Murders at Karlov Manor has featured a lot of intriguing yet strange spoilers thus far. For instance, a Mole God with the ability to completely take over the game with the right synergies was recently previewed. We also saw a new board wipe revealed that potentially has the ability to remove all basic Lands from your opponent’s mono-colored deck! Despite being a murder-mystery set, there’s a lot of wacky stuff going on.
Well, a very newly spoiled card definitely fits the mold as a bizarre five-color card that can be put into play for free. That’s right, Leyline of the Guildpact is here, and there are a number of cool things you can do with the card once it’s in play. Undoubtedly, though, the first thing that pops out is the card’s mana cost. Rather than having one pip of each color, this card is four mana, but with every mana symbol being a different hybrid symbol featuring green and another color. Even ignoring the rest of the text on the card, this alone can create some pretty interesting scenarios when it comes to Devotion.
Quick Burst of Devotion
Much like the other various Leylines that have been printed throughout MTG’s history, Leyline of the Guildpact allows you to put it into play for free at the beginning of the game if it’s in your opening hand. From there, it provides a continuous effect which, in this case, makes all of your non-Land permanents all colors and makes your Lands every basic Land type. This is a nice bonus for sure, which we will get to later, but what sets this Leyline apart from others in the past is that this one adds four Devotion to green right away.
This immediately makes Nykthos, Shrine to Nyx jump out as a potential card to combo with Leyline of the Guildpact. Let’s say you start with Leyline in play. Turn one, you play Elvish Mystic. If you follow up next turn with Nykthos, you already have access to five mana as early as turn two! This means that you can cast powerful spells like Cavalier of Thorns or Nissa, Who Shakes the World way ahead of schedule.
Why stop there, though. Leyline isn’t legendary, so if you happen to start with multiple copies in your opening hand, you can end up with 8 or more Devotion right off the bat. Obviously, this might be a bit of a magical Christmas land scenario that is rather difficult to achieve. After all, you need Leyline, Nykthos, and a payoff all within the first couple turns. That being said, there’s no denying how powerful adding four Devotion with no mana input can be when you have access to Nykthos.
Additionally, Archdruid’s Charm could be a solid new addition to the deck that can either find Nykthos to pair with Leyline or find a big finisher to win the game with once you’ve assembled a big mana advantage. Outside of Nissa Who Shakes the World, the text box on Leyline of the Guildpact is mostly irrelevant for the Devotion deck and is therefore quite weak without Nykthos and a very poor draw later in the game. As such, it’s quite possible it doesn’t make the cut in the deck, but it’s something cool to try, nonetheless.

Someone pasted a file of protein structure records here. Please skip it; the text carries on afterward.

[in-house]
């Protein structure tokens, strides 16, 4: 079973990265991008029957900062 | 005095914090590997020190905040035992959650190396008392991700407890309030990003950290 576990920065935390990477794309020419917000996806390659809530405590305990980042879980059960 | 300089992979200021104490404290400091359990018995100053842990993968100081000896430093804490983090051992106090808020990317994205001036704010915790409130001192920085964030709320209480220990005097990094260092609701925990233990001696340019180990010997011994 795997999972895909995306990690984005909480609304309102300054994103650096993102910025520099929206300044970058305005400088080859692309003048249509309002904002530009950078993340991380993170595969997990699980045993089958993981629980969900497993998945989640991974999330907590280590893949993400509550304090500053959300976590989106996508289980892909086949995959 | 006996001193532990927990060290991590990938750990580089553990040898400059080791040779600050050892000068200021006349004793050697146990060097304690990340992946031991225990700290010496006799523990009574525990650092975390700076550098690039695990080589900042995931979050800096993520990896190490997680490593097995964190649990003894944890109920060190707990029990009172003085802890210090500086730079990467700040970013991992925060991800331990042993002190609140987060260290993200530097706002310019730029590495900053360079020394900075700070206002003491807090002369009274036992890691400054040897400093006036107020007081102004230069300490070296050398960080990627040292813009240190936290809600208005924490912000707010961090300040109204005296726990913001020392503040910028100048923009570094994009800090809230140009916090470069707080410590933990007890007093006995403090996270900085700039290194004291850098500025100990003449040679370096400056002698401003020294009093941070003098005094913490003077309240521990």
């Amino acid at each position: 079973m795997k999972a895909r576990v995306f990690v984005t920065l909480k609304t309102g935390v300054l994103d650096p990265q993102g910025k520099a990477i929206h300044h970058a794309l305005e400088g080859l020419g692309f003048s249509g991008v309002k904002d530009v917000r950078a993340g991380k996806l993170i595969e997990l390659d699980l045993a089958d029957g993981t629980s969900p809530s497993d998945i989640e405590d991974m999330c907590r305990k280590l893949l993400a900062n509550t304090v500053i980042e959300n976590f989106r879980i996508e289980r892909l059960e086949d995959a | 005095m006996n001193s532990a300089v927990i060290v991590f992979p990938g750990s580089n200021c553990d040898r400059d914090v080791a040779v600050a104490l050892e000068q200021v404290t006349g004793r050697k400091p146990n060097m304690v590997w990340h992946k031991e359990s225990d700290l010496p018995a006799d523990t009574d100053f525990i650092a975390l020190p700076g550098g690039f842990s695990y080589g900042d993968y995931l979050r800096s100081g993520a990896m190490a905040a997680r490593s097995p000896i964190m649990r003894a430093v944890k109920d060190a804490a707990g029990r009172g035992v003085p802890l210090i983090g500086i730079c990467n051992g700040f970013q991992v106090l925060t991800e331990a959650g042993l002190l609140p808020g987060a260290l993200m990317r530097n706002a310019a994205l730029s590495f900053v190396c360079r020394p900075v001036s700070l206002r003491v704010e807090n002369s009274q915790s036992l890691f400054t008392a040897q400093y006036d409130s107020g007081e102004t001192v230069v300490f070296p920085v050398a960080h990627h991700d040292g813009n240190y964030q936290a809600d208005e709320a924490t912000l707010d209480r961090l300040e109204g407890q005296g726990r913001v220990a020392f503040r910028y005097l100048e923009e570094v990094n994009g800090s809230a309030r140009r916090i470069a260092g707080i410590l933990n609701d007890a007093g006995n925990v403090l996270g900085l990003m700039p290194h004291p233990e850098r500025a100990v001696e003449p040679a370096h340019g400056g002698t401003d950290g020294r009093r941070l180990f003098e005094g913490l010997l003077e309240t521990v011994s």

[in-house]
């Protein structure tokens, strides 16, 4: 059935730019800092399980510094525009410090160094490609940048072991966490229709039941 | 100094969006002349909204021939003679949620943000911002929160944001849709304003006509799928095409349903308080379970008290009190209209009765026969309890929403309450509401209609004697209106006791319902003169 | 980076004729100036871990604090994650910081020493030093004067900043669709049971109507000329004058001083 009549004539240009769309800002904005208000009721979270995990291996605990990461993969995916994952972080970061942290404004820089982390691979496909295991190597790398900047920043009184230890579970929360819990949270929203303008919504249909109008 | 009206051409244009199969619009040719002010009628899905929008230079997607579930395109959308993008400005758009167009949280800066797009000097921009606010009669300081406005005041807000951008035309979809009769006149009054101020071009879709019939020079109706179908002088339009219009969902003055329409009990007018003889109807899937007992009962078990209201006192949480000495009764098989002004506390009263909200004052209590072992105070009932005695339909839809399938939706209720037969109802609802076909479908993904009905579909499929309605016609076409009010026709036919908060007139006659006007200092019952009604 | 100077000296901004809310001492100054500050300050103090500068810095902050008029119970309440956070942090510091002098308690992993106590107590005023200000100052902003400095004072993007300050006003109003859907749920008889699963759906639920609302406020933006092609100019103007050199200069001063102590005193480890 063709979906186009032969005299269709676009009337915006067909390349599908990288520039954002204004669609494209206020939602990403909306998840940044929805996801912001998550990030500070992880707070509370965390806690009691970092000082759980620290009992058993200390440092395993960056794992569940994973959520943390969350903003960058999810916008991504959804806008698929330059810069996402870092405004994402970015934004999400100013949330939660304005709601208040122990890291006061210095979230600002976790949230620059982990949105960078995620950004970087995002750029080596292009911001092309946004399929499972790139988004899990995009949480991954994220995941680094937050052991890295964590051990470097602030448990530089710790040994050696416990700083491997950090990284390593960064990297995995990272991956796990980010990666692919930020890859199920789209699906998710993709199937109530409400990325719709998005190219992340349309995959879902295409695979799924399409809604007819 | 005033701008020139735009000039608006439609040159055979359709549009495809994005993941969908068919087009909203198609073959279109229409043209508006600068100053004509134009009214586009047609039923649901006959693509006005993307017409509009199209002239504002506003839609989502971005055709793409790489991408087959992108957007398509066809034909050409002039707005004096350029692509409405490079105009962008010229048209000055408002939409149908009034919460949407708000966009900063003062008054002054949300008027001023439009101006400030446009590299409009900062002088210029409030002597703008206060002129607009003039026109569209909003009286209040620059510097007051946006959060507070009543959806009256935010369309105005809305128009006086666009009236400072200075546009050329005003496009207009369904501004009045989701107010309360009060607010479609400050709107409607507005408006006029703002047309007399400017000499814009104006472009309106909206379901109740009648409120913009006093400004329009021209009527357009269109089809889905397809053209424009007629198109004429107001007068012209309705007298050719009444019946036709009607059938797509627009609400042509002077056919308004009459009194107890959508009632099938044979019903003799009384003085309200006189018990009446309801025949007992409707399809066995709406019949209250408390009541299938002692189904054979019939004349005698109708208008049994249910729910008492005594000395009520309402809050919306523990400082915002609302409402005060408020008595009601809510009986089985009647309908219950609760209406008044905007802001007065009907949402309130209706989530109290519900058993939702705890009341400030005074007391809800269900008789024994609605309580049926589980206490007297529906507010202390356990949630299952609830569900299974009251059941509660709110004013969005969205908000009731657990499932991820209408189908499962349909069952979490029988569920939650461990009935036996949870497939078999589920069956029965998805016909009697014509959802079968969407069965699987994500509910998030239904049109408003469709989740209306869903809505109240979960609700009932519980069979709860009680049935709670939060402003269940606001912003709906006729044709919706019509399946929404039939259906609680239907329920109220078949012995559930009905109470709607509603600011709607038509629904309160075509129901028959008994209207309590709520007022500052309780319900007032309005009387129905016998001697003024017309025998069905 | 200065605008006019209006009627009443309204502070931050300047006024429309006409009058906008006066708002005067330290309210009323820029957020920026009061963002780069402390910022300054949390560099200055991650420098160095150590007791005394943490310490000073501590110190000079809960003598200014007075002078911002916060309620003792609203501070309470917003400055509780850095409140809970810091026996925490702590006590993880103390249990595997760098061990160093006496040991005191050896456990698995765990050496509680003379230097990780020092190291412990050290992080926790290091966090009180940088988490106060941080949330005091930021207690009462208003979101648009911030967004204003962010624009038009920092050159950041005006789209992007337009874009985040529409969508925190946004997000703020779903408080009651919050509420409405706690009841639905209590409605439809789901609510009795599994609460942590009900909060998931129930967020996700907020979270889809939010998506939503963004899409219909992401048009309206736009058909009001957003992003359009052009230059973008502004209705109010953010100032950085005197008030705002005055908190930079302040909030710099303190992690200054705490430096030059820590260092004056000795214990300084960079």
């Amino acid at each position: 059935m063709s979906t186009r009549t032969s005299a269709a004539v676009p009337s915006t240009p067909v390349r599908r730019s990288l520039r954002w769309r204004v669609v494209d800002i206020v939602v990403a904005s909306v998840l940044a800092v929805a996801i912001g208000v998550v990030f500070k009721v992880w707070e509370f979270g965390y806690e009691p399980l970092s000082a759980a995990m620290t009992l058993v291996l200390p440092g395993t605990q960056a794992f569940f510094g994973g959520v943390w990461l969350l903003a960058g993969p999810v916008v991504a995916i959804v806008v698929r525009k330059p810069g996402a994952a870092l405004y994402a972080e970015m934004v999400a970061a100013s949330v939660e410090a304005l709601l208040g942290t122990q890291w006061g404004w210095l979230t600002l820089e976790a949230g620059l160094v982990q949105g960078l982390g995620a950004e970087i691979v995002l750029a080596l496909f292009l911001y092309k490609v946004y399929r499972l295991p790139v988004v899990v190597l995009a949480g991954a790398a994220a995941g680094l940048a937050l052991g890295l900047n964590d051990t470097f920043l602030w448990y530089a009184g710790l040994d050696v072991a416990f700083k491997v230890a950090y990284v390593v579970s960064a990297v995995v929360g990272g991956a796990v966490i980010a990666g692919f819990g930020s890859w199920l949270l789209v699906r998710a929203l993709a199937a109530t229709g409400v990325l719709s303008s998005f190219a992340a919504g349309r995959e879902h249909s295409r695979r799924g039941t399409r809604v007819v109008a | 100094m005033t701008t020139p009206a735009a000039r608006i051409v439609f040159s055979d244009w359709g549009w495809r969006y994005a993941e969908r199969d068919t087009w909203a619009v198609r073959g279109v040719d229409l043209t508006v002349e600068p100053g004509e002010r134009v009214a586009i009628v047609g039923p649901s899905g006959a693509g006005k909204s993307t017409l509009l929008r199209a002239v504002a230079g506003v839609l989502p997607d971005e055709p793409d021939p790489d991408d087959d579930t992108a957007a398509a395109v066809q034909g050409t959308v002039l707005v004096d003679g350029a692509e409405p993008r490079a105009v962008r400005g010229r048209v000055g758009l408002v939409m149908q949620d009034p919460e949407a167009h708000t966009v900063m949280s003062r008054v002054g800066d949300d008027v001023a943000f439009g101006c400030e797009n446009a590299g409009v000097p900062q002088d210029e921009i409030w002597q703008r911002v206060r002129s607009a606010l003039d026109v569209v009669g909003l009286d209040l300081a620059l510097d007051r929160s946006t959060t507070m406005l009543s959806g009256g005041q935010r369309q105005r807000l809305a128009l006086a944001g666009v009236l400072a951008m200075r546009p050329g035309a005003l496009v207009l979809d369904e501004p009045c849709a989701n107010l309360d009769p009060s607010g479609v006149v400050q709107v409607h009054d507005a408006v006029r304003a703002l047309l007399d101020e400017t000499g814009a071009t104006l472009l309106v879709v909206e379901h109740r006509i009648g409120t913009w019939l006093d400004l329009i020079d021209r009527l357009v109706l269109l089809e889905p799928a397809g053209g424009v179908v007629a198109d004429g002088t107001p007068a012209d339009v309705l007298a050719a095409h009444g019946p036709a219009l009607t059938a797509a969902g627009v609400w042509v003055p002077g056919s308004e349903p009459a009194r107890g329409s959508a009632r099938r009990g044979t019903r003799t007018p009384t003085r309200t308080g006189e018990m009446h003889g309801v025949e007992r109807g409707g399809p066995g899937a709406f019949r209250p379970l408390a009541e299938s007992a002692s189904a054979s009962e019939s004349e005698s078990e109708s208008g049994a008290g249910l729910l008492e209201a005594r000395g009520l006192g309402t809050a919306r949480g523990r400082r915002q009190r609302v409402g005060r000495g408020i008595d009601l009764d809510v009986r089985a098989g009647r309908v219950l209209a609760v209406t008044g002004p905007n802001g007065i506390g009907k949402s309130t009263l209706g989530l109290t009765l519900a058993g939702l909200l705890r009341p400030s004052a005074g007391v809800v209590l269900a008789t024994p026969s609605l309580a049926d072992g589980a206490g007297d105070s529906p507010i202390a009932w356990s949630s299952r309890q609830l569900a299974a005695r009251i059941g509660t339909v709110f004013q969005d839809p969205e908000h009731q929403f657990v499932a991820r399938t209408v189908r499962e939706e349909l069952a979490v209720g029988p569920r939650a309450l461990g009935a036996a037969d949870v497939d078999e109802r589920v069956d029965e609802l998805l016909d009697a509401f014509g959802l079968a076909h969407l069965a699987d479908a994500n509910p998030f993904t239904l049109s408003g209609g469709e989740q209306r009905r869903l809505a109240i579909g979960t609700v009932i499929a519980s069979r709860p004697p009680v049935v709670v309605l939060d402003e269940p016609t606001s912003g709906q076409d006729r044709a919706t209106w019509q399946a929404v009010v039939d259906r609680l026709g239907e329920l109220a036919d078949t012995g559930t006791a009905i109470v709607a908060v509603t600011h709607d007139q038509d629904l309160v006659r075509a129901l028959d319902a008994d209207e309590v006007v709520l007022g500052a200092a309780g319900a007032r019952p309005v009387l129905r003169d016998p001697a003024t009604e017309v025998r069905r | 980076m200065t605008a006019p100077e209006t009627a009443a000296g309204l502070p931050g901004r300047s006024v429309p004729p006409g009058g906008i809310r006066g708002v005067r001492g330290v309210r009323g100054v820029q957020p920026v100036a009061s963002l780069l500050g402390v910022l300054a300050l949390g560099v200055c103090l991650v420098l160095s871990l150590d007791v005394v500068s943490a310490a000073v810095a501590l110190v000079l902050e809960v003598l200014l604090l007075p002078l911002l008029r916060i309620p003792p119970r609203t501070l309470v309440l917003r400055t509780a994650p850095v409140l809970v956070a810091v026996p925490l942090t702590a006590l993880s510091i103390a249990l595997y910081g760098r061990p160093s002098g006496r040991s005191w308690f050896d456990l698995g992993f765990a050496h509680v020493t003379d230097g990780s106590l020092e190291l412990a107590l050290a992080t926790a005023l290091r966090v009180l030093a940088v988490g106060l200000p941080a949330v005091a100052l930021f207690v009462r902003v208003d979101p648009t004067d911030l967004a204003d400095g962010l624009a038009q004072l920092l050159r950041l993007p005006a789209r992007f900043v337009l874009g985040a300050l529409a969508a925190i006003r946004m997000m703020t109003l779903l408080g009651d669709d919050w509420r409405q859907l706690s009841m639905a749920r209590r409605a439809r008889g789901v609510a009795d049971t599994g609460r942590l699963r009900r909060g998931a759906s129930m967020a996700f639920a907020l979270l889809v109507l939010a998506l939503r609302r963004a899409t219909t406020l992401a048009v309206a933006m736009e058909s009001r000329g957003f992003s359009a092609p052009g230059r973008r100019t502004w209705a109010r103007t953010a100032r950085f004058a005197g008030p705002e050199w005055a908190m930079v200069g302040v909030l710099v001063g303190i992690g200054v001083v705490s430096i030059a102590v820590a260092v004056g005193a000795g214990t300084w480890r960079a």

Maximizing Non-Land Permanents
Outside of the Devotion aspect, Leyline does provide two unique abilities while in play. The first ability makes all of your non-Land permanents all colors. Importantly, this does not affect cards you own that aren’t on the battlefield, so a card like All Sun’s Dawn won’t synergize with Leyline the way you want it to.
Where this does come into play, though, is alongside cards that get stronger or boost your other cards based on the number of colors your permanents are. Cards such as Sisay, Weatherlight’s Captain generally work best with legends of lots of different colors. With Leyline in play, though, even a legend like The Irencrag will immediately grow Sisay to 7 power, allowing you to maximize Sisay’s activated ability.
In a similar sense, cards like Bloom Tender and Faeburrow Elder can freely tap for five mana, which is very strong. Knight of New Alara and Jared Carthalion can provide massive boosts to your squad, and Soul of Ravnica can reliably draw five cards per activation. Even in a Singleton, 100-card format where you are less likely to have Leyline in your opening hand, it can still do a lot of cool things in an EDH setting.
Free Prismatic Omen
The final aspect of Leyline of the Guildpact is its ability to make your Lands every basic Land type in addition to their other types. Just like Prismatic Omen, this can be a big deal when built around. First of all, this ability helps make Valakut, the Molten Pinnacle a more reliable kill condition.
Prismatic Omen has seen play in Scapeshift decks before, allowing you to win the game with only 6 Lands in play as opposed to 7 (Valakut now counts as a Mountain too). Of course, with Dryad of the Ilysian Grove in the mix, these types of cards are less necessary, but it’s worth mentioning, nonetheless.
Leyline of the Guildpact also works perfectly with Domain cards that care about the number of basic Land types among Lands you control. With Leyline in play, cards like Tribal Flames and Scion of Draco become extremely reliable. Leyline Binding can even be cast on turn 1 if Leyline of the Guildpact is in your opening hand. Once again, though, this aspect of the card may not be necessary in a competitive setting, given the presence of fetchable Triomes.
All in all, this card appears to be generating wildly mixed opinions. Some players are going as far as to call it banworthy for its potential in Pioneer Devotion decks (we doubt this to be the case), while others question if the card will see play in Devotion decks in any capacity. It’ll be interesting to see how things shake out, but the potential for busted starts with Leyline of the Guildpact is certainly there.